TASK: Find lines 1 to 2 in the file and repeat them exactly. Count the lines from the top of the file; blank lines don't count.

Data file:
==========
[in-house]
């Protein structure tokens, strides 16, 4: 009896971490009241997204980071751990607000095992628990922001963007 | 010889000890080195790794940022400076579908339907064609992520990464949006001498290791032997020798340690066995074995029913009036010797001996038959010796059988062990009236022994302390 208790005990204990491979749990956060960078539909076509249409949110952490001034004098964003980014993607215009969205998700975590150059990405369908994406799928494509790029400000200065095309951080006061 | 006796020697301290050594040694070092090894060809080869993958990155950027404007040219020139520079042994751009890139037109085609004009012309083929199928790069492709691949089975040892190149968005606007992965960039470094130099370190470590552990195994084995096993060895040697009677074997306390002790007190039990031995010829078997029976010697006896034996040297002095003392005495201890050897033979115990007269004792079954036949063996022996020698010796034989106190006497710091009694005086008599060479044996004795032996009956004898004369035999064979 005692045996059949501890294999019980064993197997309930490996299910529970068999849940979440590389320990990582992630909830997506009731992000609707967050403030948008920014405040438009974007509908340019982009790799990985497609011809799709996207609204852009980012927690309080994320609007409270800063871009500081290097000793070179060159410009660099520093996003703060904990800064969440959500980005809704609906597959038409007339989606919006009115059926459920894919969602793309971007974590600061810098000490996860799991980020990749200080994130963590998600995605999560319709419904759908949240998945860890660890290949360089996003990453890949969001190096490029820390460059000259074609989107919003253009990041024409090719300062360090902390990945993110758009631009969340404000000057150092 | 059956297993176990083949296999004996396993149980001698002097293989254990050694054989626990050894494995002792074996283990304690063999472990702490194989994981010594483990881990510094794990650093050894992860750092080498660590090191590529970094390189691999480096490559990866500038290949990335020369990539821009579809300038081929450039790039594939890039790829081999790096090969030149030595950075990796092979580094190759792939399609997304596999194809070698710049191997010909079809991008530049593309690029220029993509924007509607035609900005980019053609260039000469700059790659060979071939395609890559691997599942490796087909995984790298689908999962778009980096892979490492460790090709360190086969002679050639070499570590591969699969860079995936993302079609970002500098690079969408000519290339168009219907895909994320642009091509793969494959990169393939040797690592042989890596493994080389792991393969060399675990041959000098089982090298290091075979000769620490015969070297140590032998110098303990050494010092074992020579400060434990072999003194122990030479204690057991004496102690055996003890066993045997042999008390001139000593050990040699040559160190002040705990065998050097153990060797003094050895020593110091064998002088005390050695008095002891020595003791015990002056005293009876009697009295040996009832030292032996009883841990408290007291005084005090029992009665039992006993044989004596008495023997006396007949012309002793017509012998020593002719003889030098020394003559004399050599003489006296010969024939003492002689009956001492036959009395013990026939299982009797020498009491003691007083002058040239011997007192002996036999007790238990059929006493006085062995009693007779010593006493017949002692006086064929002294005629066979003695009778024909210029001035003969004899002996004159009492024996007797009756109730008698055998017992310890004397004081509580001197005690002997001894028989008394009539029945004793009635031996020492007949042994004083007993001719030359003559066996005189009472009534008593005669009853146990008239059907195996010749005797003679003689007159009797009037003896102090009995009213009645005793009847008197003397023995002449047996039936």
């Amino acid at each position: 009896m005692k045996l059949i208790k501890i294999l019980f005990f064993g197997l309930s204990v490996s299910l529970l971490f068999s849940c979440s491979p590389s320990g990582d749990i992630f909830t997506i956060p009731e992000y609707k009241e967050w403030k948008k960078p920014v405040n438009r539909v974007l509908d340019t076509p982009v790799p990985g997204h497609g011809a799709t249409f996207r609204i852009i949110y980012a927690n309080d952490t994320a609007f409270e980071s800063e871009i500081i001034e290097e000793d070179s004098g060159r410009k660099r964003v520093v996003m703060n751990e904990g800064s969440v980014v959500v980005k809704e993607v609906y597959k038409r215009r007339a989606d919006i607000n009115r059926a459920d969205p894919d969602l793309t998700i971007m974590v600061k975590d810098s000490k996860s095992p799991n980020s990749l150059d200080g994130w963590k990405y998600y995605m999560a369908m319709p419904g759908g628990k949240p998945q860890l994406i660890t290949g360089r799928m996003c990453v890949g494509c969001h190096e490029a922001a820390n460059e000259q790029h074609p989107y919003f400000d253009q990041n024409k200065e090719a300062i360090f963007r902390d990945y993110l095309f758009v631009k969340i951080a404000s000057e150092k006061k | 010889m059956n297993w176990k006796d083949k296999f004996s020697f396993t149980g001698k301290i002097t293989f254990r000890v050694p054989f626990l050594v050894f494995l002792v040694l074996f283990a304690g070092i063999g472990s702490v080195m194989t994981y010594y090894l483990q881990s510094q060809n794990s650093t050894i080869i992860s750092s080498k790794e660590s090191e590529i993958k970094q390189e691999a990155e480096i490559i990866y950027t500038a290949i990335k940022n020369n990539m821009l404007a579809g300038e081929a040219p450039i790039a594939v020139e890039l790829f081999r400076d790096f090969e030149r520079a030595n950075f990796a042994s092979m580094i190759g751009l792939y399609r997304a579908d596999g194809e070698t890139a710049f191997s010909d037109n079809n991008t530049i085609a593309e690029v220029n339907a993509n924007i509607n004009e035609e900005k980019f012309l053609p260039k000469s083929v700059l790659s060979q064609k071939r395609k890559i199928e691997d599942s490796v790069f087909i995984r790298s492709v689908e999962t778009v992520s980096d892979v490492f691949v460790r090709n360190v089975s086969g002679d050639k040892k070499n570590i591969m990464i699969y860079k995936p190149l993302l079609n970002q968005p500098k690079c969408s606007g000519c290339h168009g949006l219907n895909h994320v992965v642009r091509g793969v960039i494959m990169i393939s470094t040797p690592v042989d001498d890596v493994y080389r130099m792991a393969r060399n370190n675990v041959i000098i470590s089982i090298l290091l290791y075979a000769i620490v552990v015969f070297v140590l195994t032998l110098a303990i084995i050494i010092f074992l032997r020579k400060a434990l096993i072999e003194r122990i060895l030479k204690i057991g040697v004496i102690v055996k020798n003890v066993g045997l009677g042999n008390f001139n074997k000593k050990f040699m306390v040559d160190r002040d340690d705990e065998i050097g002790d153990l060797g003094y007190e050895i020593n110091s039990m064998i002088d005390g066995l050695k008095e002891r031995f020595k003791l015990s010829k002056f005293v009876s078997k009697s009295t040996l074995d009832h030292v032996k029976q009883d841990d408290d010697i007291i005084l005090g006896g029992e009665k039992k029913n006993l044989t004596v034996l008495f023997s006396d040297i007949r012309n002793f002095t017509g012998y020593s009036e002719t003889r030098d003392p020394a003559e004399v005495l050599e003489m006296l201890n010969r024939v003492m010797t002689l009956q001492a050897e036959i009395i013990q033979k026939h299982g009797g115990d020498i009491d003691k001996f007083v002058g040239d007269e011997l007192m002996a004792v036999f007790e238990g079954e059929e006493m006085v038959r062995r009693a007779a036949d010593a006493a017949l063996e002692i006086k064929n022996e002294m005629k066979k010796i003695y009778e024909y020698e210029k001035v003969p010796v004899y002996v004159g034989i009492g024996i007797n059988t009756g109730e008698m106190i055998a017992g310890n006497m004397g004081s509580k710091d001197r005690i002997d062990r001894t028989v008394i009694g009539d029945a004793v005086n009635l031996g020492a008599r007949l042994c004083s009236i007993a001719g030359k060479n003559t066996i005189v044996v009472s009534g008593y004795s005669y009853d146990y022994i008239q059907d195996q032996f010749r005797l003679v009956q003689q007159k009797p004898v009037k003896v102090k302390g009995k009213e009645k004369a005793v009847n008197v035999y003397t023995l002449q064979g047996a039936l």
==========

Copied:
[in-house]
């Protein structure tokens, strides 16, 4: 009896971490009241997204980071751990607000095992628990922001963007 | 010889000890080195790794940022400076579908339907064609992520990464949006001498290791032997020798340690066995074995029913009036010797001996038959010796059988062990009236022994302390 208790005990204990491979749990956060960078539909076509249409949110952490001034004098964003980014993607215009969205998700975590150059990405369908994406799928494509790029400000200065095309951080006061 | 006796020697301290050594040694070092090894060809080869993958990155950027404007040219020139520079042994751009890139037109085609004009012309083929199928790069492709691949089975040892190149968005606007992965960039470094130099370190470590552990195994084995096993060895040697009677074997306390002790007190039990031995010829078997029976010697006896034996040297002095003392005495201890050897033979115990007269004792079954036949063996022996020698010796034989106190006497710091009694005086008599060479044996004795032996009956004898004369035999064979 005692045996059949501890294999019980064993197997309930490996299910529970068999849940979440590389320990990582992630909830997506009731992000609707967050403030948008920014405040438009974007509908340019982009790799990985497609011809799709996207609204852009980012927690309080994320609007409270800063871009500081290097000793070179060159410009660099520093996003703060904990800064969440959500980005809704609906597959038409007339989606919006009115059926459920894919969602793309971007974590600061810098000490996860799991980020990749200080994130963590998600995605999560319709419904759908949240998945860890660890290949360089996003990453890949969001190096490029820390460059000259074609989107919003253009990041024409090719300062360090902390990945993110758009631009969340404000000057150092 | 059956297993176990083949296999004996396993149980001698002097293989254990050694054989626990050894494995002792074996283990304690063999472990702490194989994981010594483990881990510094794990650093050894992860750092080498660590090191590529970094390189691999480096490559990866500038290949990335020369990539821009579809300038081929450039790039594939890039790829081999790096090969030149030595950075990796092979580094190759792939399609997304596999194809070698710049191997010909079809991008530049593309690029220029993509924007509607035609900005980019053609260039000469700059790659060979071939395609890559691997599942490796087909995984790298689908999962778009980096892979490492460790090709360190086969002679050639070499570590591969699969860079995936993302079609970002500098690079969408000519290339168009219907895909994320642009091509793969494959990169393939040797690592042989890596493994080389792991393969060399675990041959000098089982090298290091075979000769620490015969070297140590032998110098303990050494010092074992020579400060434990072999003194122990030479204690057991004496102690055996003890066993045997042999008390001139000593050990040699040559160190002040705990065998050097153990060797003094050895020593110091064998002088005390050695008095002891020595003791015990002056005293009876009697009295040996009832030292032996009883841990408290007291005084005090029992009665039992006993044989004596008495023997006396007949012309002793017509012998020593002719003889030098020394003559004399050599003489006296010969024939003492002689009956001492036959009395013990026939299982009797020498009491003691007083002058040239011997007192002996036999007790238990059929006493006085062995009693007779010593006493017949002692006086064929002294005629066979003695009778024909210029001035003969004899002996004159009492024996007797009756109730008698055998017992310890004397004081509580001197005690002997001894028989008394009539029945004793009635031996020492007949042994004083007993001719030359003559066996005189009472009534008593005669009853146990008239059907195996010749005797003679003689007159009797009037003896102090009995009213009645005793009847008197003397023995002449047996039936």